In 1986, Ann Mahoney Kadar landed her first ever gig as an actress. At ten years old, she earned a spot in Loyola’s stage production of Fiddler on the Roof, a minor role that became the start of a lifelong career. Today, thirty years later, Kadar can still be found on campus, acting, chasing down new roles and helping her students do the same.
Kadar is a mother of two, a professional actress and a professor in Loyola’s department of theater. When she’s not traveling for work or caring for her 3 year old daughter and 8 year old son, the New Orleans native is teaching students how to manage the reality of life in the acting business.
“You’re juggling,” Kadar said. “That’s what actors have to do. There’s a lot to balance in life.”
Last year alone, Kadar auditioned for 54 different roles, most of which came in the same cluster of weeks. This was on top of playing Olivia, a reoccurring character in AMC’s mega show The Walking Dead, a mom in the recent film Bad Moms and characters in various other productions.
This means that in any given week, Kadar can have less than two days to memorize multiple scripts in between playing taxi-mom to her kids, teaching her students and handling whatever else comes her way. Then, she has to convince a room full of casters to give her a job.
It’s the routine of a working actress; full of auditions, callbacks and, often, waiting on nothing. Kadar takes these experiences into teaching, and informs her students about every one of her auditions, good and bad.
“No one tells you if you don’t get the part,” Kadar said. “Out of those 54, I got three. You’re going to fail. It’s what you do over and over again. That’s why I keep them up to date on my auditions; the ones I get and the ones I don’t.”
By showing students her failures, Kadar, who started teaching at Loyola in 2012, brings the less glamorous side of the performance industry to the classroom.
Ronald Chavis, a 2016 Loyola theater graduate and employee in the Office of Student Involvement, met Kadar his freshmen year, and he still attends her class to train and offer assistance.
“It was important to me to have a professor who’s still working. It’s like, you are who I aspire to be,” Chavis said. “She shares her experiences, and they tell me that I’m doing something right.”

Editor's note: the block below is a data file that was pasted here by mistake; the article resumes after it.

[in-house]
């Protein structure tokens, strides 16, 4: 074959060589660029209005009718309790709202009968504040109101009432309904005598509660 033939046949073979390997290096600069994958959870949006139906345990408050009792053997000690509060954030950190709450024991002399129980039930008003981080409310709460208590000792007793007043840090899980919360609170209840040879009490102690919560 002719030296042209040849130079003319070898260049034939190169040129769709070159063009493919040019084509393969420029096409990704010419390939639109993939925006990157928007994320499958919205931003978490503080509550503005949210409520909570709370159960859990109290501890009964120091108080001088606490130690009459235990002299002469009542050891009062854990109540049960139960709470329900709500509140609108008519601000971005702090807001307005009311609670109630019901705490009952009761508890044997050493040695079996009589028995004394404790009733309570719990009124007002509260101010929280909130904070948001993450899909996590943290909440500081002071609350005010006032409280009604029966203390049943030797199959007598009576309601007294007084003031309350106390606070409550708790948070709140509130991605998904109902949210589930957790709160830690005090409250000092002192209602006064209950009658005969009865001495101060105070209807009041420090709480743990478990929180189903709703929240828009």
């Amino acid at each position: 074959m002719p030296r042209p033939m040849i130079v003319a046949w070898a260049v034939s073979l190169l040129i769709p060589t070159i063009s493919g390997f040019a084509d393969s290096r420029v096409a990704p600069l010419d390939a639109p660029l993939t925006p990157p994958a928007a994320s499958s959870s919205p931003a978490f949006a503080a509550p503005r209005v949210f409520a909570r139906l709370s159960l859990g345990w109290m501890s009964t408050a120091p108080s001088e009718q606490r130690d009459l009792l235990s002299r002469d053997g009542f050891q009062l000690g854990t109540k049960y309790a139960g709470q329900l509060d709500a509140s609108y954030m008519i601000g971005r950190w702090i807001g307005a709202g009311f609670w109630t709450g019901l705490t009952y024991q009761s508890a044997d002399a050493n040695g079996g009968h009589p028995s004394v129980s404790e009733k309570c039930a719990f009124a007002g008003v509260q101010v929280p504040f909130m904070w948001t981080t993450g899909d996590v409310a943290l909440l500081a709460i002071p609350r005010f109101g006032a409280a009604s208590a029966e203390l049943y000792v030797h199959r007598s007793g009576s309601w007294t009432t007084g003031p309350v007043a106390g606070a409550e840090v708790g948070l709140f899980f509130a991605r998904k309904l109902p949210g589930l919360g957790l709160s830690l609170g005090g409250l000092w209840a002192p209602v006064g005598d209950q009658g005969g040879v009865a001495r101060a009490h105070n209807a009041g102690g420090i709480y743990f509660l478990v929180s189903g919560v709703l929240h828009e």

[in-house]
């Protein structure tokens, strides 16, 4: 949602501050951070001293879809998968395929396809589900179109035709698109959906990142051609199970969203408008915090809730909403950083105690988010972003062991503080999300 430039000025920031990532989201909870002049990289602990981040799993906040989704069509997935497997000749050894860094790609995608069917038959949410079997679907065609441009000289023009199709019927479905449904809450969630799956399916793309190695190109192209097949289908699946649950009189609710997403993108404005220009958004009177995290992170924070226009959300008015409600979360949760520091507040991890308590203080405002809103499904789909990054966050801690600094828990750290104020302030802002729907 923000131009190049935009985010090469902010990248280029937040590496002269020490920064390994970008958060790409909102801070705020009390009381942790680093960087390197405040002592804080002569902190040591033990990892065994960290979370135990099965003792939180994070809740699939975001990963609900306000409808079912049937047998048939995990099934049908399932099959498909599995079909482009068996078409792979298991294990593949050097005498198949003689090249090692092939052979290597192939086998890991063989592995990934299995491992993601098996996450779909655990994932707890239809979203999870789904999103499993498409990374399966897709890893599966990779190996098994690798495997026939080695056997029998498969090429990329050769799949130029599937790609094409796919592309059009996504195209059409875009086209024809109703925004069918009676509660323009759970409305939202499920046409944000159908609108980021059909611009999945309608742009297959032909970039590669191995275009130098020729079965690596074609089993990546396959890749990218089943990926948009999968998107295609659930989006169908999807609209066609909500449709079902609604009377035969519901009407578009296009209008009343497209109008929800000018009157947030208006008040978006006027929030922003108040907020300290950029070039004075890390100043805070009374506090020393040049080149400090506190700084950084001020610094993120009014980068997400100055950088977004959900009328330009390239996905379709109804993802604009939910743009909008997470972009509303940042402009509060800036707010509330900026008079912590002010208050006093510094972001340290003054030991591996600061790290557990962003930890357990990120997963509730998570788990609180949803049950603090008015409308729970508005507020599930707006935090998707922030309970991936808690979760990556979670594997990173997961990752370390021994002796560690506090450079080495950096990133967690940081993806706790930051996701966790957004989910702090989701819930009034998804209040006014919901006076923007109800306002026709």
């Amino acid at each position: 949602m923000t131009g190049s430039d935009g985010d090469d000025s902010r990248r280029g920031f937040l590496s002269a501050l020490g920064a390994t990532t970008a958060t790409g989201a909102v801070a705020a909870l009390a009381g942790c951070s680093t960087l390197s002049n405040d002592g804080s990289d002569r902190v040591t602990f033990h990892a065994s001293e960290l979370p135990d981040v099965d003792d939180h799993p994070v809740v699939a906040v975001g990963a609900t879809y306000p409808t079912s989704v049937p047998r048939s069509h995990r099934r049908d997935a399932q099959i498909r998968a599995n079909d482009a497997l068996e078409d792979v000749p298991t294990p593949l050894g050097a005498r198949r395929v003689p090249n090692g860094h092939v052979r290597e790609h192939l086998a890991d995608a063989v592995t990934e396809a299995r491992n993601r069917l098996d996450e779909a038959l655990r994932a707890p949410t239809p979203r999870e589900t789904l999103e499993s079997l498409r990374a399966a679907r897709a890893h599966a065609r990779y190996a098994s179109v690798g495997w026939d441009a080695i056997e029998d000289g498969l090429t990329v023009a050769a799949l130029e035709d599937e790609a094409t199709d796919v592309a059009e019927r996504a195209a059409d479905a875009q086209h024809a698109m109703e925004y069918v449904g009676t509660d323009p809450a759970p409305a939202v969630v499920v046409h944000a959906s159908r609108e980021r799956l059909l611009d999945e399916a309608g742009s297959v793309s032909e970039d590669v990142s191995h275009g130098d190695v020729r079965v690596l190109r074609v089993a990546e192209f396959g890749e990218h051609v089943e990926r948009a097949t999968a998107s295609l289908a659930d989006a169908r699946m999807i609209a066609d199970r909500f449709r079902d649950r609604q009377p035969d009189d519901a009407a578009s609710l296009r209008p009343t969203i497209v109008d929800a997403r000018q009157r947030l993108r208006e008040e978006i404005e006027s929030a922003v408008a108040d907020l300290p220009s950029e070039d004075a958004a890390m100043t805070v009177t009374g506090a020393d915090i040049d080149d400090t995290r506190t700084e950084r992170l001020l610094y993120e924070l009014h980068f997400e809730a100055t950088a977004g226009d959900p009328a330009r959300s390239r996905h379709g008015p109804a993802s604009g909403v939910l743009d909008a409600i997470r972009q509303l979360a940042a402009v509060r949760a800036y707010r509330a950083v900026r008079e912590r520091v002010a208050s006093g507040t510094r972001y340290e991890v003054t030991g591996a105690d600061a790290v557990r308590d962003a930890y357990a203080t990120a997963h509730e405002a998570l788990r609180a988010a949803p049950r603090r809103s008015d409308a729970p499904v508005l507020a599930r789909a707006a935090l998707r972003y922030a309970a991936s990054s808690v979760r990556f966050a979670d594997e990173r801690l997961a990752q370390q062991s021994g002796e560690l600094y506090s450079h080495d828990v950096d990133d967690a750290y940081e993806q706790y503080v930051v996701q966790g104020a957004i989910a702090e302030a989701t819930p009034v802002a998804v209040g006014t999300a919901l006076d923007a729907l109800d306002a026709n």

Whether it’s performing in regional theater or traveling to Comic Con with the rest of the The Walking Dead cast, Kadar consistently supplies her students with professional lessons. With each, she emphasizes persistence, balance and toughness. It is something that Chavis, an aspiring actor, said he takes to heart.
“You can learn to deal with it and be fine with it, or give up. People like Ann teach us not to give up,” Chavis said.
These values–balance, toughness and persistence–are all directly attached to the Suzuki method of voice and movement, a unique acting technique that Kadar specializes in and is teaching this semester.
The Suzuki method of acting is a highly stylized and physically intensive approach to stage movement and vocal training, developed by Tadashi Suzuki in Japan in the 1970s.
The method involves moving the body in a completely controlled and purposefully fashion, keeping the core engaged while focusing on posture to generate the most power for speaking. Like acting, it requires balance, flexibility and determination to stay standing.
When earning her MFA in the late 1990s, Kadar trained under Eric Hill, a friend of the founder Suzuki, and one of the first people to be certified in teaching the technique. Starting with his instruction, she has spent the last 20 years perfecting the method and sees it as a necessity in acting.
“I can always tell when actors have had some intensive movement training. They have real precision to what they do, and real depth and subtlety,” Kadar said.
In Monroe Hall on Tuesday and Thursday mornings, blasting music, the stomping of Kadar’s bamboo stick on the floor and sweat-drenched students indicate that the Suzuki workshop is in session.
Kadar leads by example, with her Suzuki exercises and her professional demeanor. She demonstrates the movements first, then pushes the students to meet her time-tested standards.
“Everything in Suzuki is a difficult position, and in those positions we ask you to relax,” Kadar said. “If you’re falling over, you’re doing something right. You’re pushing yourself.”
Laura Hope, a fellow professor of theatre, has known Kadar since she started at Loyola, but began working closely with her after becoming chair of the department last January.
“She is a terrific colleague,” Hope said. “Not only an enormously talented performer and gifted instructor, but also a supportive, kind, and positive colleague. I’ve sat in on her classes, and I think we are incredibly luck to have her.
Sitting in a one of Kadar’s Suzuki workshops is revealing. She creates an intense environment not often associated with acting, where her calls to “slow down, Go full circle! Good!” embody the demands of the industry.
“I think it is fantastic for the students to get a glimpse of life for a working actor, and to be able to work with somebody who has current experience on the demands and requirements for actors in the field of film and television,” Hope said. “I think too often students are unaware of how much hard work, discipline, and preparation is needed to be a successful working actor.”
At the end of class, Kadar sits her students down, goes around one-by-one and has them locate the part of their body with the most tension. For her, being self-aware goes with success.
“The roles that are yours, are yours. If you prepare, no one can take it from you. If a role isn’t yours, it is not yours,” Kadar said.
Kadar’s can be seen next playing Elvis Presley’s mother on Million Dollar Quartet, a drama series premiering on the Country Music Channel in November.